Dixie Chicks: Shut Up & Sing
Last weekend I saw the Dixie Chicks documentary Shut Up & Sing (2006) at the Prince Charles. It was a scorching summer day in London, so the place was hardly full. The film covers the immediate and ongoing effects of Dixie Chicks lead vocalist Natalie Maines’ 2003 comments during a performance at the Shepherd’s Bush Empire in London, in which she quipped to the audience that “we’re ashamed that the president of the United States is from Texas”. The off-the-cuff remark was greeted with wild cheering from the London crowd, but when the story found its way into the US media, the band faced a huge conservative backlash from right-wing bloggers and country fans who resented Maines’ anti-Bush statement, particularly as the US was on the brink of invading Iraq at the time. The resulting hue and cry saw the Dixie Chicks’ records virtually banned from country radio, and threw their careers into chaos.
The idea of the documentary was promising, but in practice I think it had less impact than the sum of its parts. It was interesting and kind of bleakly amusing to hark back to the 2003 backlash that was stoked by wingnut bloggers in a highly effective campaign of coordinated calling to country radio programmers. Cue lots of shots of angry redneck types waving poorly-spelt placards and the obligatory 'steamroller crushing Dixie Chicks discs' shot from local news teams.
I could understand the sentiment behind Natalie Maines' aside to a highly receptive UK audience – such views were commonplace in most developed countries at that time. But the overall impression was of naivety. The enormous success the Dixie Chicks had in the US country scene before the 2003 comment was solidly based on the support of country radio networks, which lapped up their music and their image - three pretty women singin' for y'all. Mainstream country is anything but political – or if it's political at all, it's innately conservative – and the London comments came at a time when the US was going through a massive burst of war-inspired jingoistic fervour, when Dubya could do no wrong and his approval rating was sky-high.
Suddenly the mega-selling group became a tarnished brand as a highly successful and well organised campaign against their music forced them off almost all the country playlists. There's a bleakly amusing scene in the documentary where the Dixie Chicks and their manager negotiate with a shell-shocked rep from their sponsors, Liptons, who worries that the Dubya-bashing will harm tea sales. The film could've used more of these behind-the-scenes music industry vignettes, to provide more of an inside view of how the business really works. The brief coverage of the Chicks’ rivalry with the oafish redneck right-wing country dude Toby Keith, who issued an album cover depicting Maines being snuggled up to by Saddam Hussein, provided a few laughs too.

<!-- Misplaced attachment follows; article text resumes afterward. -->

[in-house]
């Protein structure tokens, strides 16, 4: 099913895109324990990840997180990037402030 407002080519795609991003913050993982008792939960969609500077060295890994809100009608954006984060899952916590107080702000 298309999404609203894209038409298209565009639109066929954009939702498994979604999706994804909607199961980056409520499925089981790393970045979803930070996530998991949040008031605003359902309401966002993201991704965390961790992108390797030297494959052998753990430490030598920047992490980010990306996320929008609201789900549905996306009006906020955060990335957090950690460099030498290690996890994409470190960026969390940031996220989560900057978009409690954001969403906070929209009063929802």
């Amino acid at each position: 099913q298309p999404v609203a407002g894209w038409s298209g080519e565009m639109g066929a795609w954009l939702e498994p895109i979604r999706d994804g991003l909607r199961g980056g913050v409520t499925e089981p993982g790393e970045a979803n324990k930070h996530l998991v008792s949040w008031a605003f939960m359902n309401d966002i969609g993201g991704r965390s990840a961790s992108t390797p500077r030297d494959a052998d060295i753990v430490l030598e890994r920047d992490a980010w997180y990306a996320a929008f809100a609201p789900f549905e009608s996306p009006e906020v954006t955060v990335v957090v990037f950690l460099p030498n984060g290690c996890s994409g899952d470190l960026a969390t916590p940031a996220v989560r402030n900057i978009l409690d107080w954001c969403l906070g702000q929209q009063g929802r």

While it's generally not my bag, I admit that country has some strong performers and is the home of some great song-writing talent. The Dixie Chicks came along at the right time with good playing, good songs, nice voices, and above all, camera-friendly looks, and sang in the country tradition. But when the country mainstream rejected them, they seemed to flounder. There's a scene in the film where the tour management suggest abandoning gigs in the South due to poor ticket sales and playing rural Canadian venues instead, including Moose Jaw, which no-one had heard of. But straight mainstream country was all they seemed to know how to do; even when working in Los Angeles with the Buddha-like Rick Rubin producing and Chad Smith from the Chili Peppers contributing drums, the songs came out all twangy and lush, in the mould of everything they'd done before. No Shania Twain genre-straddling crossover success beckoned for the Dixie Chicks. (Although if the DCs came on the radio I'd probably not change the channel, unlike Shania's songs...)
I suppose the Dixie Chicks were just wishin' that country was a broader church than it actually is. Sure, there are a few left-field artists out there, and for a while a few years ago the music press started to take notice of the so-called alt-country subculture, with quality acts like Wilco... and there must be other ones. Um. Ryan Adams, maybe. I think that's the big difference between the rock and country culture and scenes. Rock is in relative decline (except maybe in Britain at the moment) but it's still got room for a wide range of styles, from folk to pop to metal. But the self-imposed definition of country is much narrower and arguably less open to experimentation: it's about a mythologised sense of national identity, and repeating a formula that harks back to a rich musical heritage, rather than expanding creative frontiers. (Maybe I'm being really patronising to country musicians though).
Still, good luck to them. I presume that the Dixie Chicks’ pre-controversy success meant they've already got multi-millions in the bank. They've all got nice husbands and cute children and a lot of money; they don't need to tour the South where they earned their country spurs. But they still crave that acceptance. Perhaps once they found the best one-trick-pony gig around, it was just too hard to change direction.
Youtube: Dixie Chicks - Not Ready To Make Nice